People can be trained to forget specific details associated with bad memories, according to breakthrough findings that may usher the way for the development of new depression and post-traumatic stress disorder therapies.

New study, published in the Journal of Experimental Psychology: Learning, Memory and Cognition, reveals that individuals can be taught to forget personal feelings associated with an emotional memory without erasing the memory of the actual event.

Researchers found that individuals were still able to accurately recall the cause of the event even after they've been trained to forget the consequences and personal meaning associated with the memory.

"The ability to remember and interpret emotional events from our personal past forms the basic foundation of who we are as individuals," lead researcher Dr. Saima Noreen said in a news release.

"These novel findings show that individuals can be trained to not think about memories that have personal relevance and significance to them and provide the most direct evidence to date that we possess some kind of control over autobiographical memory," Noreen added.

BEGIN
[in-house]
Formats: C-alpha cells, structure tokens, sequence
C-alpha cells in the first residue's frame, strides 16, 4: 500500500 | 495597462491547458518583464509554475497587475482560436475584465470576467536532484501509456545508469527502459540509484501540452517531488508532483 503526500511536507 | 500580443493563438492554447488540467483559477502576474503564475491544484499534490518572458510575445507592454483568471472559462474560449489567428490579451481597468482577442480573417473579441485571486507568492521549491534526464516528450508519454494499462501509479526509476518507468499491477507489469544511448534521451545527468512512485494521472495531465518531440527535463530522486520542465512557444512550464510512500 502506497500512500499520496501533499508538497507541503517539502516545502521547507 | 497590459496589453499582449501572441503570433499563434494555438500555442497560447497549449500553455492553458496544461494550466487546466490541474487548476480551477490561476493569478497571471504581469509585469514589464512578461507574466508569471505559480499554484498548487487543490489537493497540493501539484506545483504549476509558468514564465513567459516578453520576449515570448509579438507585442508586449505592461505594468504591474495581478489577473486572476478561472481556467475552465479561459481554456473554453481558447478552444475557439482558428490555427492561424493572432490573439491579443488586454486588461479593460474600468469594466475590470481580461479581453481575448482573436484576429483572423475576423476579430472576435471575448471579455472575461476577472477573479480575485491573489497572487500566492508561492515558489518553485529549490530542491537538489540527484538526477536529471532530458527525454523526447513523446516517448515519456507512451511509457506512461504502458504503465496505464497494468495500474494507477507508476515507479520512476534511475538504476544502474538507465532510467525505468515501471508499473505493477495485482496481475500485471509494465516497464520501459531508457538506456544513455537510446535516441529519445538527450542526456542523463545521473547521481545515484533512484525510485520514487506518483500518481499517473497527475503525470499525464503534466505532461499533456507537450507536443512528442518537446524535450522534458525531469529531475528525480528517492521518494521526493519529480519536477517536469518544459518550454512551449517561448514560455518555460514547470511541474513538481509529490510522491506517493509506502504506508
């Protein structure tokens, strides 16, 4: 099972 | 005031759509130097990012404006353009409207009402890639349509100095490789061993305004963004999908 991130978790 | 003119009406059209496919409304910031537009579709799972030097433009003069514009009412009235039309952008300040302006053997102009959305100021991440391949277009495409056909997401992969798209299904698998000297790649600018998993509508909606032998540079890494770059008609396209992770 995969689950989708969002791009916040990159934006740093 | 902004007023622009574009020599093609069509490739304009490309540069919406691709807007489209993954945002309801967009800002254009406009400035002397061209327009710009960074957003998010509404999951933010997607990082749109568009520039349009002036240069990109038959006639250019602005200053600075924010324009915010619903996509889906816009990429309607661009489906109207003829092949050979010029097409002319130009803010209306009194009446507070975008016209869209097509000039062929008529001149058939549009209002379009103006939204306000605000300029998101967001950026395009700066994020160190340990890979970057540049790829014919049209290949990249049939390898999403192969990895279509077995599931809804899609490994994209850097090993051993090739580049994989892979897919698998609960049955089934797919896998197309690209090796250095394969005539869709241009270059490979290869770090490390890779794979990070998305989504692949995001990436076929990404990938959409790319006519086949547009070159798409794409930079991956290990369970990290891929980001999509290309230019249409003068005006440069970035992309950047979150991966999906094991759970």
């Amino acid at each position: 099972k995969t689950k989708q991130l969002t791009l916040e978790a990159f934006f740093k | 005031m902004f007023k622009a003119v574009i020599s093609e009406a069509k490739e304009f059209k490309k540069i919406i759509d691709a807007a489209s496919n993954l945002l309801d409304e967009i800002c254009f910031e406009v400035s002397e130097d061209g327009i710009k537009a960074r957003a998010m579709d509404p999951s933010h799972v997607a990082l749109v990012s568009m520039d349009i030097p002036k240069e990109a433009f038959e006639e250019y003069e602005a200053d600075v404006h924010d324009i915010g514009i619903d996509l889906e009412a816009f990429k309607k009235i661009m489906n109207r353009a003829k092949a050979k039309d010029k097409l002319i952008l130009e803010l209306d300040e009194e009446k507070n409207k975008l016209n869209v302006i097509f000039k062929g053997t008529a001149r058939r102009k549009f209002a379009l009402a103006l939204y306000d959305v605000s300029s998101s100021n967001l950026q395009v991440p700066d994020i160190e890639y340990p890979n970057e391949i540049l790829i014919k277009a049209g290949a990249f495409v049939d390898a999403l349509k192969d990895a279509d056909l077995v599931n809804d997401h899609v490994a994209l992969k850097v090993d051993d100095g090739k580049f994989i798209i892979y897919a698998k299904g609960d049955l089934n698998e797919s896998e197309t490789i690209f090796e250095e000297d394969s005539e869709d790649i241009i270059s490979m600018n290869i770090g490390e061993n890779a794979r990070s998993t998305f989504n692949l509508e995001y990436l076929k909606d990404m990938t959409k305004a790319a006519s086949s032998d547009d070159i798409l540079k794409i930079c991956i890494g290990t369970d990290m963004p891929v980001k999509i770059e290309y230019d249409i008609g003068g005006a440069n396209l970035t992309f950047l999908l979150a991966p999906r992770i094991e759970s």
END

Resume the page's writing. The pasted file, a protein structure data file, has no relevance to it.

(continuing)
Noreen and co-researcher Malcolm MacLeod, a psychology professor from the University of St. Andrews, asked study participants to generate emotional memories in response to generic cue words like theater barbecue, wildlife and so on.

Participants were asked to recall the cause of the event, the consequence of the event and their personal meanings attached to the event.

Researchers then asked participants to come up with a single word that had personal meaning, and which reminded them of the event.

Afterwards, researchers showed participants the cue and the personal word pairing and asked participants to either recall the memory associated with the word pair or to not think about the associated memory.

Surprisingly, researchers found that even though the entire autobiographical episode was not forgotten, the emotional details associated with the memory were.

Consequentially, participants were able to remember the cause of the event, but were able to forget what happened and how it made them feel.

"The capacity to engage in this kind of intentional forgetting may be critical to our ability to maintain coherent images about who we are and what we are like," co-author Professor MacLeod said in a statement.